9575 W Pico Blvd
Los Angeles, CA 90035
The only restaurants that I've been to twenty times are places like McDonald's and its ilk. That Test Kitchen can claim as many visits, in three and a half months no less, is a testament to the establishment's allure. Undoubtedly part of Test Kitchen's appeal is in its impending closure, adding a sense of urgency to each and every visit. To commemorate the final night, a number of the most prominent chefs were invited back for a charity dinner, a fitting capstone indeed.
Besides the featured chefs, many others who took a turn behind the Test Kitchen counter showed up to lend their support. Those that I saw in attendance included: Elderoy Arendse, Perfecto Rocher, Alex Reznik, Marcel Vigneron, and Adam Horton. Sadly with all the chaos, I was unable to get a photo of all the chefs at the end of the night.
Del Rio - Tequila, Orange, St. Germain
Breaking with tradition, the "secret" Del Rio was our only cocktail of the evening as we tried the rest two days earlier during the black and white truffle dinner. The Del Rio effectively blends the heady warmth of tequila with cool citrus and floral tones from the St. Germain.
Ricardo Zarate: Lobster Tartar - Cucumber Mango Ceviche Sauce, Caviar, Sweet Potato Chip
2009 Baker Lane Syrah Rosé
It seems inconceivable that in 20 visits this is the only course of Chef Zarate's that I've tasted at Test Kitchen, what with him being the restaurants "resident" chef. I expected the ceviche sauce to play a bigger role, but its acidity was muted; balanced by a sweet ginger flavor and delicate nature of the lobster. The tartare felt a bit warm, I suspect that the texture and flavor might have been sharper and more focused had the temperature been spot on. The rosé was fairly typical, floral nose, sweet on the mid-palate with a lightly herbal finish.
Alain Giraud: Oxtail Consomme - Mushroom Royale, Black Truffles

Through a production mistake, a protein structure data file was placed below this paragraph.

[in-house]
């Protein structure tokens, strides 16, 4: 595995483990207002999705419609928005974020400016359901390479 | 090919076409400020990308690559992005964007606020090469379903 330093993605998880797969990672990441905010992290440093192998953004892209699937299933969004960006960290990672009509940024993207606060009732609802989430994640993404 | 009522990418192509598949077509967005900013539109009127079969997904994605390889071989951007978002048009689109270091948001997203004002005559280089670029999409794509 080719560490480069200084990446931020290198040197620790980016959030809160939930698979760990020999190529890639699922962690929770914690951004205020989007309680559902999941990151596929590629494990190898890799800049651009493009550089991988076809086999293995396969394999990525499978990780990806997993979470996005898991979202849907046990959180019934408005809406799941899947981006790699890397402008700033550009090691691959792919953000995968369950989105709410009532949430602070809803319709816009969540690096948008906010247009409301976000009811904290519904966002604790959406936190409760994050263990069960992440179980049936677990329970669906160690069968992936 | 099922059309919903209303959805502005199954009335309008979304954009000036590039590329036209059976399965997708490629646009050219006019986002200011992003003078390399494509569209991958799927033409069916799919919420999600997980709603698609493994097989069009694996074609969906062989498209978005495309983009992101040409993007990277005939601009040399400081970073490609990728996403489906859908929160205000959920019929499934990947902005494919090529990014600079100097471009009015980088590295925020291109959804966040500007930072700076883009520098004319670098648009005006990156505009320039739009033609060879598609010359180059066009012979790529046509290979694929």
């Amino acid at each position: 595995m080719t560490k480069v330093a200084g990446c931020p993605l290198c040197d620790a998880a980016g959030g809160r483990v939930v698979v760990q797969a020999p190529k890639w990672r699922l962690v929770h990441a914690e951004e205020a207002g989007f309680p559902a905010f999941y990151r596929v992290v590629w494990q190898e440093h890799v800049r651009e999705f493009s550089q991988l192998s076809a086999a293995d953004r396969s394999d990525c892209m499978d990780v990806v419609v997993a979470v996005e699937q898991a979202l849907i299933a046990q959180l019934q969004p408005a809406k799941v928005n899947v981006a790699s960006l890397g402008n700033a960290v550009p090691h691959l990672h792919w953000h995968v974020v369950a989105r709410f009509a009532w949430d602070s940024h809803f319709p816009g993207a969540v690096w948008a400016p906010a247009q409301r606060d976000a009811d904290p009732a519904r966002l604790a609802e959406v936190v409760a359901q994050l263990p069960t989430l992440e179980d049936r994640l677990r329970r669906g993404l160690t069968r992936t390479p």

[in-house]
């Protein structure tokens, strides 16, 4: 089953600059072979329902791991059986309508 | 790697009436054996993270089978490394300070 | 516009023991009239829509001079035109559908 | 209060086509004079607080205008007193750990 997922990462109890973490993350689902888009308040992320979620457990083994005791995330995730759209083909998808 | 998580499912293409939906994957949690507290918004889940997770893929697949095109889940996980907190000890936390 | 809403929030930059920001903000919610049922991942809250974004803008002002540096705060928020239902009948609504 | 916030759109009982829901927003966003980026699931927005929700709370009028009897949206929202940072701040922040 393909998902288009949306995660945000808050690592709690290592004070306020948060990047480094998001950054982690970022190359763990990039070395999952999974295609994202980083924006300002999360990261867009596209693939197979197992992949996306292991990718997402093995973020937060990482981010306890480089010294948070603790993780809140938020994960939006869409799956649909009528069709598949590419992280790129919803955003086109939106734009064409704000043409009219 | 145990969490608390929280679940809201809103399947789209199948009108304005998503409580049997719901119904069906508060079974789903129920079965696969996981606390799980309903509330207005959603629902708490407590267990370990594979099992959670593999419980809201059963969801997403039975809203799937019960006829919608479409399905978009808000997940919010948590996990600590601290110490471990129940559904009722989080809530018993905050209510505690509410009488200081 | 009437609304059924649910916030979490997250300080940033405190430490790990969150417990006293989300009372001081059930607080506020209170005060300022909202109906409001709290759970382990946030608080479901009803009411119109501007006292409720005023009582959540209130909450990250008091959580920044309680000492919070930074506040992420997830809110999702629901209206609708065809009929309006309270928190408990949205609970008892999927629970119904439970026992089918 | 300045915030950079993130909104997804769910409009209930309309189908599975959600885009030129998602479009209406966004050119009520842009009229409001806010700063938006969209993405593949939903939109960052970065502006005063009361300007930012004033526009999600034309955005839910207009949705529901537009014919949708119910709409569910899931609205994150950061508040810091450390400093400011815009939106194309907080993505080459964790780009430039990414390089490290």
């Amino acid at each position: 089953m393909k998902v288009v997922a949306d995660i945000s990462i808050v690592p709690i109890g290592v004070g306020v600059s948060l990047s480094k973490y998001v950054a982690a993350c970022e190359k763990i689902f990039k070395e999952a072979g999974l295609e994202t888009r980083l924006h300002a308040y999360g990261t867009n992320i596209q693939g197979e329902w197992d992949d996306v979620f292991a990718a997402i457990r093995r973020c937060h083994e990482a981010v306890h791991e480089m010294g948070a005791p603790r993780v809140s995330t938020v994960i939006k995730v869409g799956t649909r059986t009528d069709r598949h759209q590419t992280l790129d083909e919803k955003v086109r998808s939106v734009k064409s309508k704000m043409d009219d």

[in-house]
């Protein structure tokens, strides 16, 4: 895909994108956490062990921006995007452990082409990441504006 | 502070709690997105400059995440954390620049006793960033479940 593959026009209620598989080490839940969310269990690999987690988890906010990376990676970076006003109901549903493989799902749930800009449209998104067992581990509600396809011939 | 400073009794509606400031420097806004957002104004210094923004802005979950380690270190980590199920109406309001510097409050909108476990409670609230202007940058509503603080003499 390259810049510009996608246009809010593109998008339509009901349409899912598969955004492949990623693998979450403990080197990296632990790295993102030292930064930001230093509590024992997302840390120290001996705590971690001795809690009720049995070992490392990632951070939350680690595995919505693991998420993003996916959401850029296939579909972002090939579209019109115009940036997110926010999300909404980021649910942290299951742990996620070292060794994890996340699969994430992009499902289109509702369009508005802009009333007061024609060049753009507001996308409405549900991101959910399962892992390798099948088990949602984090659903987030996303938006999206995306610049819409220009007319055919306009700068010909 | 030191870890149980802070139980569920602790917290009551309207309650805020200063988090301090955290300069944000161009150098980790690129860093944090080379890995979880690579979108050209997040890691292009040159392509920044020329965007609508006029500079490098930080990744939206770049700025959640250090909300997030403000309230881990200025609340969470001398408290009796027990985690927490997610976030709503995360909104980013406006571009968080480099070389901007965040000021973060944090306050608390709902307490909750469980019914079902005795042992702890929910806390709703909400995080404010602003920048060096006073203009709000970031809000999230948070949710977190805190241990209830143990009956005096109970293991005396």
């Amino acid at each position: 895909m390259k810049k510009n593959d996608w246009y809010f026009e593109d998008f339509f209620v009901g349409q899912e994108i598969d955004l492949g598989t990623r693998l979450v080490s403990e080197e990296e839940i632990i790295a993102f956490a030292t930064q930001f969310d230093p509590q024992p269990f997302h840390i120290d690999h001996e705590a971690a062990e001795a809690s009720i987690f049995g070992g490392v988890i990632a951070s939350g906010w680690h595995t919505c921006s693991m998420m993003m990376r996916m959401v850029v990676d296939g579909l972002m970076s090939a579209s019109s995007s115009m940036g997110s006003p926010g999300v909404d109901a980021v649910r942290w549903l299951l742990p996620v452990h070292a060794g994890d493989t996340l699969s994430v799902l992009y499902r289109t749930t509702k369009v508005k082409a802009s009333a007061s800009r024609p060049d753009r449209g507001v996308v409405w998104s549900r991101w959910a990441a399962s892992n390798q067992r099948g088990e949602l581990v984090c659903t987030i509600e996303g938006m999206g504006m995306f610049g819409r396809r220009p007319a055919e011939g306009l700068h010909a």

Next up was a marvelous oxtail consommé, sophisticated and enigmatic, the broth fuses the richness of oxtail with a subtle vegetal sapor. Adding substance to the soup is a quenelle of chicken and black truffle. The chicken might be the most flavorful of its kind that I've ever tasted, on par with the Capon at Guy Savoy, while the pure note of black truffle resonates on the finish with an earthy authority. The pairing was a sweeter Madeira, viscous dried fruit and almonds stand in stark relief to the stately character of the soup.
Walter Manzke: Scallops - Hazelnuts, Cauliflower
2008 Stoller Vineyards Dundee Hills Chardonnay
Ever since his first stint at Test Kitchen, Manzke's food has been firing on all cylinders for me and the trend continues here. It almost goes without saying that the scallop is perfectly cooked, the browned exterior hides a dense smooth center with an intoxicating sweet salinity. The sauce is composed of a dynamic fusion of apple and cauliflower, acidic and verdant, the two flavors ebb and flow in harmony with one another and the scallop. I've been warming to Chardonnay lately and I though this was an ideal pair for the course. The wine features enough butteriness to play with the scallop as well as a core of grassy minerality that linked to the apple and cauliflower.
Michael Voltaggio: "EcoPez" Turbot - Earth, Ash, & Sea
2009 Martian Ranch Santa Ynez Viognier